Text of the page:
Warhammer’s Darktide beta launch was a success. But the game has left a kernel vulnerability for the gamers that played the beta version. Warhammer 40k is a sci-fi fantasy game set in the distant future, playing on Tolkienesque tropes.
The game had a kernel-level anti-cheat in the beta version. The software blocks any person from cheating in video games, meaning the file isn’t an issue and is standard in the industry.
However, now that the game’s beta test has ended, gamers can’t remove the kernel anti-cheat.
Moreover, those without the developer files can’t remove the file. Thus, the file can access the system and pose an advanced persistent threat (APT).
Linux users are safer than Windows’ because the OS has had kernel bugs in the past. Linux’s easy semi-solution renders the kernel inert. But Windows users must reformat their system entirely to remove the kernel vulnerability.
Gamers Exposed to Kernel Vulnerability
The kernel vulnerability opens gamers to cyberattacks.
Once the file is inside the system, cybercriminals can easily crack it. Additionally, they can get the affected systems’ list from Steam and target vulnerable gamers.
The kernel-level threats can also infect other systems if they’re connected or communicating. For example, it can leave malware in your emails, increasing risks for complex spear-phishing attacks, which are becoming increasingly common.
Kernel Vulnerability Threats
Cybercriminals haven’t yet used kernel vulnerability to the same degree as other cyber vulnerabilities. However, the vulnerability is huge. For example, an attack through the kernel vulnerability can give cybercriminals deeper access while covering their tracks.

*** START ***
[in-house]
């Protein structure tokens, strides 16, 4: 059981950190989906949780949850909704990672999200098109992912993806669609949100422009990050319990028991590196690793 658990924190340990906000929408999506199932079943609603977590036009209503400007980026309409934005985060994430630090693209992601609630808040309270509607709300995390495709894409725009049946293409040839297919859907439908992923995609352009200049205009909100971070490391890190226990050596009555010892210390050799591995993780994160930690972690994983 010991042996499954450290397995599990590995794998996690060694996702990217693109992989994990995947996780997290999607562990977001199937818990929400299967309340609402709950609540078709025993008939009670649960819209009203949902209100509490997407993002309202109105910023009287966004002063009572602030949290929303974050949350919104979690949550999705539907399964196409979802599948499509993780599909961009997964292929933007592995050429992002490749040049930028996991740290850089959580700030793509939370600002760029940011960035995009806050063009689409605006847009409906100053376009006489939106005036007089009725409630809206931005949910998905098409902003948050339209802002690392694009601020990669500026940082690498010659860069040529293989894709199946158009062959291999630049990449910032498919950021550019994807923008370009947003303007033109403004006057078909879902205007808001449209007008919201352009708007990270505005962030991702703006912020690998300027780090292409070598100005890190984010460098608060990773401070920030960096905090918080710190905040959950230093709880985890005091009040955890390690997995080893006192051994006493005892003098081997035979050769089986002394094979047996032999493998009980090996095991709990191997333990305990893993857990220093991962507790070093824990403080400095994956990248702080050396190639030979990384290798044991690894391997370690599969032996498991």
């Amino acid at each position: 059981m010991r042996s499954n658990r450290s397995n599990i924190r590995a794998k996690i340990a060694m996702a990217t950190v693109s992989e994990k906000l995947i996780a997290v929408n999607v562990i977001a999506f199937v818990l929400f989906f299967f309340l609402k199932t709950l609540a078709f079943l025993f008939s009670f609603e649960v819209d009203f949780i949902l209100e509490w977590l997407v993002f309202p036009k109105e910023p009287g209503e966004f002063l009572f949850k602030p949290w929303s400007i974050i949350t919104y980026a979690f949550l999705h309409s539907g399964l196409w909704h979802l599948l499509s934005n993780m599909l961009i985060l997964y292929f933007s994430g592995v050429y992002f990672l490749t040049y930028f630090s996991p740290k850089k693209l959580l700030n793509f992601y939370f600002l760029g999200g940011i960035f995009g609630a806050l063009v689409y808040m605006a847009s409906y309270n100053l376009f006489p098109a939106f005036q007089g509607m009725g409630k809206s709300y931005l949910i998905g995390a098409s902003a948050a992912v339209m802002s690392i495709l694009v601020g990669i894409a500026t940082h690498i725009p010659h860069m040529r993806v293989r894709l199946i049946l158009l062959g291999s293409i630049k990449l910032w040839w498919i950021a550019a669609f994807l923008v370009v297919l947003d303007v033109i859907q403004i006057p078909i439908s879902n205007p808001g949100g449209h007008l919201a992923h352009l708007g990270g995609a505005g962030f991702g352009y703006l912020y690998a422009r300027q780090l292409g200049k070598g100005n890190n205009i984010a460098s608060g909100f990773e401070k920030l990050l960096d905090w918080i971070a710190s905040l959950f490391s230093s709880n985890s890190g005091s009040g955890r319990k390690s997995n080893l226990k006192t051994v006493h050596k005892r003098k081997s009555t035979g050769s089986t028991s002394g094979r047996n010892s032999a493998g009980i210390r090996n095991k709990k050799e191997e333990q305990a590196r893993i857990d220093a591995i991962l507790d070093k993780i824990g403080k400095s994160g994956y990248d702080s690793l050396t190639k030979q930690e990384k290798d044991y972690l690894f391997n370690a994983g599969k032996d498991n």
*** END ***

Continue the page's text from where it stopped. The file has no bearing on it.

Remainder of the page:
Moreover, if gamers can’t update the kernel files, they remain unprotected.
The attacks can also allow cybercriminals to collect information through keyloggers, internal system communication, browsers, and online communication.
Plus, cybercriminals can extract information and passwords from your device. User information like financial information, private information, and business communication can easily fall into cybercriminals’ hands if they have access to your device.
Fortunately, third-party kernel-level files aren’t as common for iOS and Android. But, if a cybercriminal were to gain access to your iPhone, they could steal your biometric information, which would be the next level in identity theft.
Easy Anti-Cheat Removal for Linux
It’s obvious that the Warhammer 40k: Darktide developers used Linux during the game’s development. Because Linux manages security threats better than the other operating systems, it has become popular with IT companies.
Linux can easily remove the anti-cheat software after its installation. Linux allows users to remove the wine prefix from the kernel file in the WINE directory.
Users can remove the entire wine prefix by entering the command:
|rm –r ~/.wine
However, note that this will remove the entire wine directory prefixes. You’ll most likely need to reinstall Wine to access games on platforms such as Epic. But, since the process is relatively fast and easy, most Linux users are happy with the solution.
Huge Issues for Windows Users
Unfortunately, most gamers use Windows. Globally, 74% of desktops run on Windows. Conversely, only 14% use macOS, and ~5% use Linux.
Users prefer Windows for its security, stability, and support at an affordable price. Additionally, Microsoft 365 is a popular productivity suite among users.
But, when it comes to kernel-level files, Microsoft combines them with the system files. Therefore, removing the anti-cheat kernels in Windows is not easy.
However, the only way to remove the file is to reformat the system. Users can create backups for their data, so they don’t lose information when reformatting.